Our Readers Respond...


Dear Editor:

Ms. Camacho should be applauded for attempting, albeit poorly, to make the argument for bilingual education.
As our public schools flounder with accommodation and forced tolerance for varying heritages, sensitivities, beliefs, religions and most importantly languages, we witness the corresponding failures of same in our schools and its students. Conversely, our private and parochial school students continue to thrive, excel and produce more college-bound students and subsequent graduates than ever before! In fact, other-language families that insist on the best for their children are enrolling their children in these same schools, whether financially difficult or not. Their heritage, language duality and beliefs are practiced at home, as it should be.

Supporting multi-culturalism does exempt those same people from becoming part of our society’s thread through assimilation. Forcing us to accept what they want will only further resistance and ultimately exclusion from the
very fabric Ms. Comacho argues for.

Stop thinking as a Hispanic, and more like the American they believed they could be by coming here (hopefully legally). This includes learning the English language, for free at night school, as other immigrants have. They will then find more acceptance, success and a bigger slice of the American pie they can dig into. If not, they will always be those “other people” with their hand out looking for something-for-nothing.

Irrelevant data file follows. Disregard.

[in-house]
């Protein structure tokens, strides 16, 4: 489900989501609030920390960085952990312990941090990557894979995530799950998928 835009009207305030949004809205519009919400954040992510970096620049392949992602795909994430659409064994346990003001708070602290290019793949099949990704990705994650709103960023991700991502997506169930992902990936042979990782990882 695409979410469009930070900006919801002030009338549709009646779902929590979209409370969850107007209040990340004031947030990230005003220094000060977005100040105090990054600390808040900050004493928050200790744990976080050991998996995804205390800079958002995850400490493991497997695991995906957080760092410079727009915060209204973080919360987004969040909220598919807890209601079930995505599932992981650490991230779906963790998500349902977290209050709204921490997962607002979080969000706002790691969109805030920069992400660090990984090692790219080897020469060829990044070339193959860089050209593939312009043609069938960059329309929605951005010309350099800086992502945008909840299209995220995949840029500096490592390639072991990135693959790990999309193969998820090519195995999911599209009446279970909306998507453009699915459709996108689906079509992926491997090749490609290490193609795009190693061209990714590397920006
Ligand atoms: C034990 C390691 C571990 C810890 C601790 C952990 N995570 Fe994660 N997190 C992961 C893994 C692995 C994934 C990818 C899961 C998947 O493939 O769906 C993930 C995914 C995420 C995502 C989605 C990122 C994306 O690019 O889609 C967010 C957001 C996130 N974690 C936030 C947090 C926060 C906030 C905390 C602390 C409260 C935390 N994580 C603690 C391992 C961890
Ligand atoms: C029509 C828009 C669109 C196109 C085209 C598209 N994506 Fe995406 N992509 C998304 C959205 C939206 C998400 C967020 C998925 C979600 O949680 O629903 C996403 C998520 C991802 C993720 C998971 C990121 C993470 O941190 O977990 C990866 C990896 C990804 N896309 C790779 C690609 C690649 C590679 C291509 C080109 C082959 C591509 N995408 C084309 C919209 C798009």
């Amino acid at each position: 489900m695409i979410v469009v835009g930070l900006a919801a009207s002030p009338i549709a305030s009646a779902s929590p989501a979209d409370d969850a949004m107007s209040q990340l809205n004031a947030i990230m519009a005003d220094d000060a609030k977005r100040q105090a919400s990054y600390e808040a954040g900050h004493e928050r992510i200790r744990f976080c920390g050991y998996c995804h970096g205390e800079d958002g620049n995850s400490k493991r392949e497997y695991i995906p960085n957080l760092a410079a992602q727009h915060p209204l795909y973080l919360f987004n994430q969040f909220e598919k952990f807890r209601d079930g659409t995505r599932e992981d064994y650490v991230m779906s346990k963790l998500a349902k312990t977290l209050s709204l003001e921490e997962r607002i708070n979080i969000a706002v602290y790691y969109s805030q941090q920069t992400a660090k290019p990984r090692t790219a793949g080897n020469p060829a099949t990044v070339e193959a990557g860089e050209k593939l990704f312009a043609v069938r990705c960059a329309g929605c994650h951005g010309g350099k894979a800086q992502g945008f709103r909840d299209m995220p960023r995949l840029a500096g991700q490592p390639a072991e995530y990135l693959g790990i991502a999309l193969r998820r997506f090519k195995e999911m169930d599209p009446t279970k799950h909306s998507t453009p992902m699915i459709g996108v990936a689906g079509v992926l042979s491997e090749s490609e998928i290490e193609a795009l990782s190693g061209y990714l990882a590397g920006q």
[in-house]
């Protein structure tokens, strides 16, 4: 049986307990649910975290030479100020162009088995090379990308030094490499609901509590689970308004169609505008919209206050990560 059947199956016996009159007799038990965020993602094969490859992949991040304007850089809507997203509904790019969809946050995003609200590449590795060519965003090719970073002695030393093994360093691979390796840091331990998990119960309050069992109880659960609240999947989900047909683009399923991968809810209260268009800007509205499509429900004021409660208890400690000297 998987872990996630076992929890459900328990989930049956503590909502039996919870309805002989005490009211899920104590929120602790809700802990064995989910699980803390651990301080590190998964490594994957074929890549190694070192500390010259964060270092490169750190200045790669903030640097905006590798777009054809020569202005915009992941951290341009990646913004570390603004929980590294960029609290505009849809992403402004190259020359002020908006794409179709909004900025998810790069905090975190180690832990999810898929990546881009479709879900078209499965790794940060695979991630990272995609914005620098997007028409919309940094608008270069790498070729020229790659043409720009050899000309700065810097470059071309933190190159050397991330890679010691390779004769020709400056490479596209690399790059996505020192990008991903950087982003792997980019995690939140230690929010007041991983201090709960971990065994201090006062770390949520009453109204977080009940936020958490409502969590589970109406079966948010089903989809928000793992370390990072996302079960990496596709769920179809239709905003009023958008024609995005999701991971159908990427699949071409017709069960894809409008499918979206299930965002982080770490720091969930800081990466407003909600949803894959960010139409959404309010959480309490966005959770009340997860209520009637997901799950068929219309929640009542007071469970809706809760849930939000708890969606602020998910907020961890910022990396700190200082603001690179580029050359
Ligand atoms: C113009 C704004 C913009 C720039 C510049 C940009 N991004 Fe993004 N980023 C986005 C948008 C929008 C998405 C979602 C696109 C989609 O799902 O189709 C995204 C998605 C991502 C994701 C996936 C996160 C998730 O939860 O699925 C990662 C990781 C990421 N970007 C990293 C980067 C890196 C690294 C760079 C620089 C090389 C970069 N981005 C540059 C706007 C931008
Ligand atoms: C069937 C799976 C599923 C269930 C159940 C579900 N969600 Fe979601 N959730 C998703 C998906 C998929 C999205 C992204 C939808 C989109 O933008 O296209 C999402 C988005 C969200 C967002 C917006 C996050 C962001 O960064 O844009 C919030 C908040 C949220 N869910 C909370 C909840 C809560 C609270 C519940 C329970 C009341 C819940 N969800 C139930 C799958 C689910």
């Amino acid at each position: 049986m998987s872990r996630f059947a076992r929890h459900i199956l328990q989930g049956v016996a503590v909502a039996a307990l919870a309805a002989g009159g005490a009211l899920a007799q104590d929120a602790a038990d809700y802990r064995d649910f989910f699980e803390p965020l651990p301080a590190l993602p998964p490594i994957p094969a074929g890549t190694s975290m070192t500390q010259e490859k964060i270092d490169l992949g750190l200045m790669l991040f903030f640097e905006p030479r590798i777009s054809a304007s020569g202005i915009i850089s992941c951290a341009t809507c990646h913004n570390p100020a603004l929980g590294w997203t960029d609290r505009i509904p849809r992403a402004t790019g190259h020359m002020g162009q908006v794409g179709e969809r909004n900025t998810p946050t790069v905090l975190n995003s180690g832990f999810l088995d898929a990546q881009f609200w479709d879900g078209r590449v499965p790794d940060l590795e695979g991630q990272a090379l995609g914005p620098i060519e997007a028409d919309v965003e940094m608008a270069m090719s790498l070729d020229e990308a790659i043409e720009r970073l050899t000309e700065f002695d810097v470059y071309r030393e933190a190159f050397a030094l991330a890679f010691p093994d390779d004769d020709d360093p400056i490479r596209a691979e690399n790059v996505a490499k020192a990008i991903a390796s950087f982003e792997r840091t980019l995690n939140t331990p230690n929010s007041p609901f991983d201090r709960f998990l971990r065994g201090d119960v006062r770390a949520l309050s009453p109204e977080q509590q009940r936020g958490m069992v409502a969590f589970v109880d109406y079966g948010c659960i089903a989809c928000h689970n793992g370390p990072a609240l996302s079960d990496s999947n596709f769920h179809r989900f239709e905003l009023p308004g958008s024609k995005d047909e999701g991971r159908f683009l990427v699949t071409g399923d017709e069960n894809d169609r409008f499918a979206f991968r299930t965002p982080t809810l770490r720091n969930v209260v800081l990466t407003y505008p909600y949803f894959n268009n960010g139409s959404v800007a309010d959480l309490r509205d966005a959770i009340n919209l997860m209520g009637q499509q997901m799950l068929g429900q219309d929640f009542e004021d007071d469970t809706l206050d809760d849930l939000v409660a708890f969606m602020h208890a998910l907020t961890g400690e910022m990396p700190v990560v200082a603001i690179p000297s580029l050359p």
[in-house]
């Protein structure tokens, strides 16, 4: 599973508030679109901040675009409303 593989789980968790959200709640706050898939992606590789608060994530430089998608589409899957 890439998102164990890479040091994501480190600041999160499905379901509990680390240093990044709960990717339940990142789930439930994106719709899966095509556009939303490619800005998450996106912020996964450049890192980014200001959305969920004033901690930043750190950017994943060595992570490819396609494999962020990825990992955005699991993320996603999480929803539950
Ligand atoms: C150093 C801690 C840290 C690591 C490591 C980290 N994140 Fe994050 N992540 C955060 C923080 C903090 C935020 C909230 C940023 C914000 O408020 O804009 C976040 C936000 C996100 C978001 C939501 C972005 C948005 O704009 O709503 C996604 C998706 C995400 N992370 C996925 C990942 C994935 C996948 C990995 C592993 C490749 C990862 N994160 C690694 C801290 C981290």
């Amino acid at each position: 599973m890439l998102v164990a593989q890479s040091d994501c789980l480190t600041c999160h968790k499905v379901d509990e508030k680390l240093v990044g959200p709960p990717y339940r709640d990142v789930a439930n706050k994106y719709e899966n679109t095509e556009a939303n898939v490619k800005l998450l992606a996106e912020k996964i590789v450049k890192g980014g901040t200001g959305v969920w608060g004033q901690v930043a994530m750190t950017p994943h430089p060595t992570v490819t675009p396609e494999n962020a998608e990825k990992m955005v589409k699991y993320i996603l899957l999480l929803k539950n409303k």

Z.K.
White Plains


Dear Editor:

Thank you so much for this paper! I couldn’t help thinking how it will change a lot of people in some very positive ways. Thank you for your excellent piece on Pirro! She and her husband are so vile, I never understood how she could be re-elected. The paper is well thought out and prints out real news from real people. I was particularly pleased to see the Living Latino in Westchester column. I was an ESL instructor for many years, so the article was just right on the mark. Perhaps a follow-up article could be done on the award-winning Washington Irving Elementary Bilingual Program in Tarrytown. Perhaps even an occasional piece in Spanish and the other languages that are used here would be of interest.